Huffpost Arts

Met Buttons No More: New York Museum Gets Rid Of Iconic Badge Of Patronage (PHOTO)

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Today marks the end of an era, dear readers. New York's Metropolitan Museum of Art has decided to do away with its iconic button system, replacing the brightly colored badges of art honor with the most reviled of accessories... the sticker.

That's right, the small metal buttons -- the one that tourists proudly wear for days on end during their seasonal visits to the Big Apple -- are going the way of the Dodo. No longer will you be able to horde all 16 rainbow shades of the small metal signage, emblazoned with the perfect Leonardo da Vinci "M," allowing you to stroll past the museum guards without paying the (suggested, we know, we know) $25 fee. Instead you'll have to put up with the hideous adhesive after effects of wearing a sticky piece of paper on your lapel.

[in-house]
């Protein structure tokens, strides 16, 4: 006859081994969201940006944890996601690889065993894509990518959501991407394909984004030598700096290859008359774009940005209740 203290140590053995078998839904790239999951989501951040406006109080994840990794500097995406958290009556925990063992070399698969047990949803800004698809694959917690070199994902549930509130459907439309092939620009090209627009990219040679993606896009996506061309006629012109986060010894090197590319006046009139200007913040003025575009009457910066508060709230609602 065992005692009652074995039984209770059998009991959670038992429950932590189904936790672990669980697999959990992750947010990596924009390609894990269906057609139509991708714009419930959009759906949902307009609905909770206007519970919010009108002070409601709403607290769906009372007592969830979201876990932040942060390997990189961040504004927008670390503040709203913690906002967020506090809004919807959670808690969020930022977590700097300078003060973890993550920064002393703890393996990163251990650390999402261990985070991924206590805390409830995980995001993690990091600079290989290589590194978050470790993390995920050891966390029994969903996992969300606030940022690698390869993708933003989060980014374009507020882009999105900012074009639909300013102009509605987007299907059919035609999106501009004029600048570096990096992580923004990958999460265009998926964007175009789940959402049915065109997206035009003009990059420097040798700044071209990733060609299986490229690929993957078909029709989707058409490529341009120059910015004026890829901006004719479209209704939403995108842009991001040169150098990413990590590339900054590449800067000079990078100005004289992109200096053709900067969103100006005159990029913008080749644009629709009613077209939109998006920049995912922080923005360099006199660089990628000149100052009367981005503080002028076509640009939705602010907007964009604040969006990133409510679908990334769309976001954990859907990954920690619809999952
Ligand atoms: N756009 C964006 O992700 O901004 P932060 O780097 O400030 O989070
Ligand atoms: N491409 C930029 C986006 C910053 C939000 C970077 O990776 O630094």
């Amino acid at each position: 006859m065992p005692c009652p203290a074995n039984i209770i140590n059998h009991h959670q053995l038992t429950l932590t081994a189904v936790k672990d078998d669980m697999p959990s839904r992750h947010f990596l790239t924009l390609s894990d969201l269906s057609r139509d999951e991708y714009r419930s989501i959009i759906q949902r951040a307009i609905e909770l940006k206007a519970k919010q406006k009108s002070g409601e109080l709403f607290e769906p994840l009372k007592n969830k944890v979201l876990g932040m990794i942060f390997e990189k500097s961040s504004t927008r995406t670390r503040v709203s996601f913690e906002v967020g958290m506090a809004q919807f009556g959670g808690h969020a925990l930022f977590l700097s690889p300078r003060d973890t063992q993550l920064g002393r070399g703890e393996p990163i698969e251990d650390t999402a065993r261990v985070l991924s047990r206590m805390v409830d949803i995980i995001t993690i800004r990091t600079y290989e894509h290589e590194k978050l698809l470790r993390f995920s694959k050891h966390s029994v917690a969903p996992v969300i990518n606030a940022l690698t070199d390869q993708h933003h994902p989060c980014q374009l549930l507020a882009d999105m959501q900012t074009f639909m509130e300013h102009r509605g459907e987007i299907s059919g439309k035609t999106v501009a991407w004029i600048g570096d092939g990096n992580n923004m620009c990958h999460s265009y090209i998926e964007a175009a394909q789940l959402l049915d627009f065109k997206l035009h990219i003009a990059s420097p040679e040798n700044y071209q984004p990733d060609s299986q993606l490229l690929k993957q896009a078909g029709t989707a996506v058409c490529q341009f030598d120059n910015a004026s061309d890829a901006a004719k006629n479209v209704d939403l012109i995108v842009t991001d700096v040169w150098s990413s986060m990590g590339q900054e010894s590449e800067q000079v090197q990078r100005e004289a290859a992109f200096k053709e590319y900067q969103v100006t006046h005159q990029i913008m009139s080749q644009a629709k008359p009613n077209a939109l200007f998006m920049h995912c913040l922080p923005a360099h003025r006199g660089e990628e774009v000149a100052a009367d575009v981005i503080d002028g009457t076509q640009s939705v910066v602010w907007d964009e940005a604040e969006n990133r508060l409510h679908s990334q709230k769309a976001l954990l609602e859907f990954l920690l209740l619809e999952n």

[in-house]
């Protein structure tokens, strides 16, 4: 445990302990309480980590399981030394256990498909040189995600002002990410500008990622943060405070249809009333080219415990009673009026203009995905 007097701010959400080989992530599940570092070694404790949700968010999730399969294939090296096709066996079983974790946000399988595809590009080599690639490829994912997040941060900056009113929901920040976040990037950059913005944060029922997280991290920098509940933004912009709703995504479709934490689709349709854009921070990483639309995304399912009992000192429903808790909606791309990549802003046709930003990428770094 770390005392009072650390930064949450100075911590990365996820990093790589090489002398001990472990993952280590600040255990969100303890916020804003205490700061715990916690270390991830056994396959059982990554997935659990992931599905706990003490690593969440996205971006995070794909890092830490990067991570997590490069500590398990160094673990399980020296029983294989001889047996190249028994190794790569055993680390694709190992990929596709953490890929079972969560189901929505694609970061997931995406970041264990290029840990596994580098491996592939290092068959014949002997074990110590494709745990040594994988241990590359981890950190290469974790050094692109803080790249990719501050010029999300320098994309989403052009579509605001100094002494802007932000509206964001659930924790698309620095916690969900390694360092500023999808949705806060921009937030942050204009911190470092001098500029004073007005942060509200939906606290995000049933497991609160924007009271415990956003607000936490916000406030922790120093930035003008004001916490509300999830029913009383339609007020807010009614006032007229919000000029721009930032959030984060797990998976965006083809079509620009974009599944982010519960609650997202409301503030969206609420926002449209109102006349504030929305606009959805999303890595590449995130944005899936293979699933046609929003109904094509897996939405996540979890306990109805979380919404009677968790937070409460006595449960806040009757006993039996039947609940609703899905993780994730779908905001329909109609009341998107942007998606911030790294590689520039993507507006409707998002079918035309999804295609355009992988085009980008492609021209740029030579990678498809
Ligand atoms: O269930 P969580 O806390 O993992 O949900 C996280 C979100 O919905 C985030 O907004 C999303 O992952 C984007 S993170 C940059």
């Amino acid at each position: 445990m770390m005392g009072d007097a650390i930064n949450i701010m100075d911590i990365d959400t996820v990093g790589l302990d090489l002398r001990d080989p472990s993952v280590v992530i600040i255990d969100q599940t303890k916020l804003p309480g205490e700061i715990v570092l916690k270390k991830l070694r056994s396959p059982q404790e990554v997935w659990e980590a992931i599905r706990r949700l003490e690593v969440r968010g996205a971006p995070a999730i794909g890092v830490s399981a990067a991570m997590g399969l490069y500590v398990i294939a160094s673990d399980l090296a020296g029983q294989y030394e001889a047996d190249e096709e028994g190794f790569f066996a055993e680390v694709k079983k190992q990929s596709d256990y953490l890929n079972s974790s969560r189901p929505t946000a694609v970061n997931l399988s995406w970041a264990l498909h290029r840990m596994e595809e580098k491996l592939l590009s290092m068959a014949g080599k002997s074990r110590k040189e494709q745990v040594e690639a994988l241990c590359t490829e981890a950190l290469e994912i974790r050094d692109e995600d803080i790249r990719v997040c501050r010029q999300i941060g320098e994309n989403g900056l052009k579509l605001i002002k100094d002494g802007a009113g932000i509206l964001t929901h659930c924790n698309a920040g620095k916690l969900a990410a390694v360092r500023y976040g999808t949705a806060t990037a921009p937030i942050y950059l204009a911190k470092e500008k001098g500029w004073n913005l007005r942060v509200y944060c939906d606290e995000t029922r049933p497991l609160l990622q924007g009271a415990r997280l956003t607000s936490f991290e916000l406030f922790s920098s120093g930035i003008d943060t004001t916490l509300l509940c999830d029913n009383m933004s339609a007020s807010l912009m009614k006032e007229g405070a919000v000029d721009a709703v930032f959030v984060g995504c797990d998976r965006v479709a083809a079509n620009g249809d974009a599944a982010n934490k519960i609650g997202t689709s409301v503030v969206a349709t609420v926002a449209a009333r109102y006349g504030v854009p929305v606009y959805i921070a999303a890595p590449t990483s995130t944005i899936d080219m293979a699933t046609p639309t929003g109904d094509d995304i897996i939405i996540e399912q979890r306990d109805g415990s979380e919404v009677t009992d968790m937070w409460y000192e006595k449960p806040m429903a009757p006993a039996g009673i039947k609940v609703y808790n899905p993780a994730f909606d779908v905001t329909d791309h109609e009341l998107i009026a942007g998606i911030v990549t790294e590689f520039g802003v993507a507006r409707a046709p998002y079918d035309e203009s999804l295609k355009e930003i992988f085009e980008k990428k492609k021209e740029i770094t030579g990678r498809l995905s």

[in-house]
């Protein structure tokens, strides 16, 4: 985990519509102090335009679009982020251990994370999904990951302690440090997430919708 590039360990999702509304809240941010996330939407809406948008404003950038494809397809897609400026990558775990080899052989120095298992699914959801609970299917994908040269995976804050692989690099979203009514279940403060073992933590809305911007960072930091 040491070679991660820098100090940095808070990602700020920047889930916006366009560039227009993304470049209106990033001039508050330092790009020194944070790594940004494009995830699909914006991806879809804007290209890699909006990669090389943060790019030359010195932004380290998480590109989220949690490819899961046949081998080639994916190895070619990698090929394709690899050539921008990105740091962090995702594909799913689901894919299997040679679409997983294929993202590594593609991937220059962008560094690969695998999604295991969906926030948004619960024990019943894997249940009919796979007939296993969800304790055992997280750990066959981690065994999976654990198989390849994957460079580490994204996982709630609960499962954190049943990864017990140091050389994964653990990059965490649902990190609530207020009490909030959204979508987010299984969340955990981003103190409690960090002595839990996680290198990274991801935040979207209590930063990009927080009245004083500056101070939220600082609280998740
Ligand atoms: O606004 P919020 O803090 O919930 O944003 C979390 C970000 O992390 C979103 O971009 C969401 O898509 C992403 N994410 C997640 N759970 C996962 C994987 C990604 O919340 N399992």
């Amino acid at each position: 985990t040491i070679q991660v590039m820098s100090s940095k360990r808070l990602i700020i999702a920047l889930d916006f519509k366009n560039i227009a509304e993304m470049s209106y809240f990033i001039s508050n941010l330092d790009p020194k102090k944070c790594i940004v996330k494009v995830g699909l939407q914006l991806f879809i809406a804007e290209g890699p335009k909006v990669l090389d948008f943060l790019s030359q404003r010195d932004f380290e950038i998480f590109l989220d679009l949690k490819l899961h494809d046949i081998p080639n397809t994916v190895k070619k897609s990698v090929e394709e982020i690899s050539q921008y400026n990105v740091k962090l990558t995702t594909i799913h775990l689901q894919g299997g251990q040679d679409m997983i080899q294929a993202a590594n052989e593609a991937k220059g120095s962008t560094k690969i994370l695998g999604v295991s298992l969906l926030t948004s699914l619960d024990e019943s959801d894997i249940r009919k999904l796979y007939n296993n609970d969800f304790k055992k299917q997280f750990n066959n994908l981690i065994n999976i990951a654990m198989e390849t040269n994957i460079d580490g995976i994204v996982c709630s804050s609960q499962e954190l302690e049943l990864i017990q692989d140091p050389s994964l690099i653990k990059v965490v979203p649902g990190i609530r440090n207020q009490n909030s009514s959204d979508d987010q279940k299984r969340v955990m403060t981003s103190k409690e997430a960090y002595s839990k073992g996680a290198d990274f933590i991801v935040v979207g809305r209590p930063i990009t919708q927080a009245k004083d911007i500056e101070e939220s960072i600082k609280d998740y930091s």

So why is the Met saying goodbye to the buttons after 42 years of service? “We realize, without sounding crass, that it’s a beloved brand and a beloved symbol,” Harold Holzer, the Met's senior vice president for public affairs, explained to The New York Times. “It just became too expensive."

Holzer cited the rising cost of metal as an explanation for the decision, noting that it became difficult to find manufacturers willing to offer a competitive price. From 2011 until 2012, the Met reported record numbers for attendance -- in fact, at 6.28 million visitors, it was the highest attendance number since the institute began tracking visitors over four decades ago. Alas, the stellar performance wasn't enough to save the buttons.

We'll have to wait to see what the Met's 2012-2013 visitor record looks like. Until then, please join us in a moment of silence for the Met buttons. Perhaps we can look forward to some more clever button-inspired works of art? We're looking at you, Ji Eon Kang.

See some reactions to the news below:

Correction: In an earlier version of this article, we misattributed a quote. It was by Harold Holzer, not Thomas Campbell. We regret the error.

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